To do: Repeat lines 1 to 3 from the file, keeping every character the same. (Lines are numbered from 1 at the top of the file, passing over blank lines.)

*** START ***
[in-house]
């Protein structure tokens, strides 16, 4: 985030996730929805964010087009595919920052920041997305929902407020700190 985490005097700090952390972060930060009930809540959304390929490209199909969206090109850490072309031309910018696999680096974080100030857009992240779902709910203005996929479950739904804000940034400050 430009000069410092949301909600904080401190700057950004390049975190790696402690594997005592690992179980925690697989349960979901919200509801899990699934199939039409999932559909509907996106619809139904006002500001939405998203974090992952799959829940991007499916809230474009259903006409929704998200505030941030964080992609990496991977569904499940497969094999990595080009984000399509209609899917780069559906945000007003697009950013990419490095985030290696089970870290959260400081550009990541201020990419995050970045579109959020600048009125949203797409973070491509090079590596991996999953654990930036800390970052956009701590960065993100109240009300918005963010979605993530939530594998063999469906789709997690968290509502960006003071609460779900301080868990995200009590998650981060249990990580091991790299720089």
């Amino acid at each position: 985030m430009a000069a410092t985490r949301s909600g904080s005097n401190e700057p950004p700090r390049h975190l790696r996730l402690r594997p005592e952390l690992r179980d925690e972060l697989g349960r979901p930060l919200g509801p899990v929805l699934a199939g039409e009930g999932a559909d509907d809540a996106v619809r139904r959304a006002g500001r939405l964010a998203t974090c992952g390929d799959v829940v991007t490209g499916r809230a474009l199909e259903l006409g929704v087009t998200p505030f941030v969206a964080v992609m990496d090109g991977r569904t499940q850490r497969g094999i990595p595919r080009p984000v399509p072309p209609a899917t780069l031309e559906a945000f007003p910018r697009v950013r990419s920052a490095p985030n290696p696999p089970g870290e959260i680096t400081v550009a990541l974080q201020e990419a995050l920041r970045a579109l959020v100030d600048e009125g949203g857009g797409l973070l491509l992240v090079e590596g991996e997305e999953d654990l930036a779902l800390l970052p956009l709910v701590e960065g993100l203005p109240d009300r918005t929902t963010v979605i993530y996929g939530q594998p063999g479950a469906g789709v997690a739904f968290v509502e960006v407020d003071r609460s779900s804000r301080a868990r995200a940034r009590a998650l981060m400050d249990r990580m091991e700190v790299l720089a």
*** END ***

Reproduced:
[in-house]
């Protein structure tokens, strides 16, 4: 985030996730929805964010087009595919920052920041997305929902407020700190 985490005097700090952390972060930060009930809540959304390929490209199909969206090109850490072309031309910018696999680096974080100030857009992240779902709910203005996929479950739904804000940034400050 430009000069410092949301909600904080401190700057950004390049975190790696402690594997005592690992179980925690697989349960979901919200509801899990699934199939039409999932559909509907996106619809139904006002500001939405998203974090992952799959829940991007499916809230474009259903006409929704998200505030941030964080992609990496991977569904499940497969094999990595080009984000399509209609899917780069559906945000007003697009950013990419490095985030290696089970870290959260400081550009990541201020990419995050970045579109959020600048009125949203797409973070491509090079590596991996999953654990930036800390970052956009701590960065993100109240009300918005963010979605993530939530594998063999469906789709997690968290509502960006003071609460779900301080868990995200009590998650981060249990990580091991790299720089």
């Amino acid at each position: 985030m430009a000069a410092t985490r949301s909600g904080s005097n401190e700057p950004p700090r390049h975190l790696r996730l402690r594997p005592e952390l690992r179980d925690e972060l697989g349960r979901p930060l919200g509801p899990v929805l699934a199939g039409e009930g999932a559909d509907d809540a996106v619809r139904r959304a006002g500001r939405l964010a998203t974090c992952g390929d799959v829940v991007t490209g499916r809230a474009l199909e259903l006409g929704v087009t998200p505030f941030v969206a964080v992609m990496d090109g991977r569904t499940q850490r497969g094999i990595p595919r080009p984000v399509p072309p209609a899917t780069l031309e559906a945000f007003p910018r697009v950013r990419s920052a490095p985030n290696p696999p089970g870290e959260i680096t400081v550009a990541l974080q201020e990419a995050l920041r970045a579109l959020v100030d600048e009125g949203g857009g797409l973070l491509l992240v090079e590596g991996e997305e999953d654990l930036a779902l800390l970052p956009l709910v701590e960065g993100l203005p109240d009300r918005t929902t963010v979605i993530y996929g939530q594998p063999g479950a469906g789709v997690a739904f968290v509502e960006v407020d003071r609460s779900s804000r301080a868990r995200a940034r009590a998650l981060m400050d249990r990580m091991e700190v790299l720089a």